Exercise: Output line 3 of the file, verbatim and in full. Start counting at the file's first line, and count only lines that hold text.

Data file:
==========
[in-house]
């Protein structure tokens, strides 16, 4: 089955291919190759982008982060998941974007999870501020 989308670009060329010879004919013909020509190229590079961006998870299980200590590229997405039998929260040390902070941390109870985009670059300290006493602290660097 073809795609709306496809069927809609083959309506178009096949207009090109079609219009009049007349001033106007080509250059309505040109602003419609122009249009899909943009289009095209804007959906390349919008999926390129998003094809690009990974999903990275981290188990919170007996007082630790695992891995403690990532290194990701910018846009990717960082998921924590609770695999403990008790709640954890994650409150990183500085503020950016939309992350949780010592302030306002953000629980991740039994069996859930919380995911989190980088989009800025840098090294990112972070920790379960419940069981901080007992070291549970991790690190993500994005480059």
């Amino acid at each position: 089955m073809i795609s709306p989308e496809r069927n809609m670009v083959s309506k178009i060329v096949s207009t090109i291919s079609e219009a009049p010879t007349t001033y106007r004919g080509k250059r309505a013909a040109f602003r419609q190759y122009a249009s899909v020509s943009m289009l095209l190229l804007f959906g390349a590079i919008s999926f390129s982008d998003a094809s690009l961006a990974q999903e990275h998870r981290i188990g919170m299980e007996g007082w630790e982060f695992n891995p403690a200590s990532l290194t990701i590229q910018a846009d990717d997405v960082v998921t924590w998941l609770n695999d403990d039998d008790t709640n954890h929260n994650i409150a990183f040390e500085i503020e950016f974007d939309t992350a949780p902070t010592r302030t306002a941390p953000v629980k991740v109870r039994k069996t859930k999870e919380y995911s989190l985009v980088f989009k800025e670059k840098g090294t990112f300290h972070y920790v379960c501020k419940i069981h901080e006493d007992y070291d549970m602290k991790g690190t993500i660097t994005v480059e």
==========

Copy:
């Amino acid at each position: 089955m073809i795609s709306p989308e496809r069927n809609m670009v083959s309506k178009i060329v096949s207009t090109i291919s079609e219009a009049p010879t007349t001033y106007r004919g080509k250059r309505a013909a040109f602003r419609q190759y122009a249009s899909v020509s943009m289009l095209l190229l804007f959906g390349a590079i919008s999926f390129s982008d998003a094809s690009l961006a990974q999903e990275h998870r981290i188990g919170m299980e007996g007082w630790e982060f695992n891995p403690a200590s990532l290194t990701i590229q910018a846009d990717d997405v960082v998921t924590w998941l609770n695999d403990d039998d008790t709640n954890h929260n994650i409150a990183f040390e500085i503020e950016f974007d939309t992350a949780p902070t010592r302030t306002a941390p953000v629980k991740v109870r039994k069996t859930k999870e919380y995911s989190l985009v980088f989009k800025e670059k840098g090294t990112f300290h972070y920790v379960c501020k419940i069981h901080e006493d007992y070291d549970m602290k991790g690190t993500i660097t994005v480059e």